Generally speaking, color greatly affects the overall look & feel of the project. Need more visual accents? Make contrasting colors so the elements stand out. In China, a project may not be allowed into the stores at all if it features blood — you need to change the colors, and sometimes the effects entirely.

A medium ship from King of Sails

6. Final rendering

At the concept stage, the artist can just stain the entire model with colors — yellow, brown, green. But in this case, it won’t be clear what material it’s supposed to be — gold, wood, or maybe fabric.

A light ship from King of Sails

That’s why the artist gives a certain color the properties of a certain material at the rendering stage. In other words, they finalize the model: add highlights, roughness, shadows, wood or iron, and so on. To speed up the work, it’s important the artist uses (or creates) a premade base of textures, pre-configured filters, or even 3D materials that correspond to the visual style. It’s also a perfect time to flaunt one’s photobashing skills.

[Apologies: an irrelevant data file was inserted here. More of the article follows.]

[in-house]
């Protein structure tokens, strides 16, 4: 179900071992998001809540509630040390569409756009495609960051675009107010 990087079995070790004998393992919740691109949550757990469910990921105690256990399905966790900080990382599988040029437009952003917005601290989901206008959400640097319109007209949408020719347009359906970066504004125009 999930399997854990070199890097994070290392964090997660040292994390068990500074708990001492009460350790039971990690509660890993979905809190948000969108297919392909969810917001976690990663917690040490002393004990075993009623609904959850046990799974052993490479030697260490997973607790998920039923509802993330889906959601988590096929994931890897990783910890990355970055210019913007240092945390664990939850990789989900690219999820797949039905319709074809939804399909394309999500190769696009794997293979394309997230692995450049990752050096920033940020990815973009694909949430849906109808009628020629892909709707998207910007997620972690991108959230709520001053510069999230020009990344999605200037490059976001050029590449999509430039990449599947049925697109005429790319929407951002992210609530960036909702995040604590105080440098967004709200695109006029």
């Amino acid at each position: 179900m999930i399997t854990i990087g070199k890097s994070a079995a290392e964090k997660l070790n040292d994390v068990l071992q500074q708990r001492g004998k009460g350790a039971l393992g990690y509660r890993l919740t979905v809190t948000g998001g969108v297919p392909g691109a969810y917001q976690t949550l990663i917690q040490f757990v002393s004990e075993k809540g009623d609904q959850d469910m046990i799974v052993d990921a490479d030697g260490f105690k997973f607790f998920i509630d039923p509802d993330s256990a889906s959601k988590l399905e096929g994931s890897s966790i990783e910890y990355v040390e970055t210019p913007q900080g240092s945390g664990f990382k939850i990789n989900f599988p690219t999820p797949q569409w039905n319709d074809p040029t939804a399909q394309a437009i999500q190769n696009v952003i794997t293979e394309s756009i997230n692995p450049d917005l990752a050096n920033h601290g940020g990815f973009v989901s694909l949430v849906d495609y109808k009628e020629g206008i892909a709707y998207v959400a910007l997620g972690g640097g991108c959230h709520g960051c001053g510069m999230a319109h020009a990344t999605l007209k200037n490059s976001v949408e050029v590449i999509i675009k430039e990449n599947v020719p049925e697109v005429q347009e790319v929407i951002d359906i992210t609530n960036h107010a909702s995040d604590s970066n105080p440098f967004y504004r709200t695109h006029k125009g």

Cruiser from Space Armada
Cruiser from Space Armada
A dinosaur from Jurassic Monster World

After that, the finished 2D artwork goes into the hands of a 3D artist who creates an in-game model based on it. This process has its own pipeline.

However, a 2D artist’s work doesn’t end there. In addition to creating new content, projects are constantly undergoing tests and experiments. Not only with gameplay but also with the artwork.

Sometimes, during active project operations, the artwork has to be completely redrawn. The difficulty ranges from changing the character’s clothes or pose to radically rethinking the model because the players didn’t like it and the metrics prove it.

7. Working with illustrations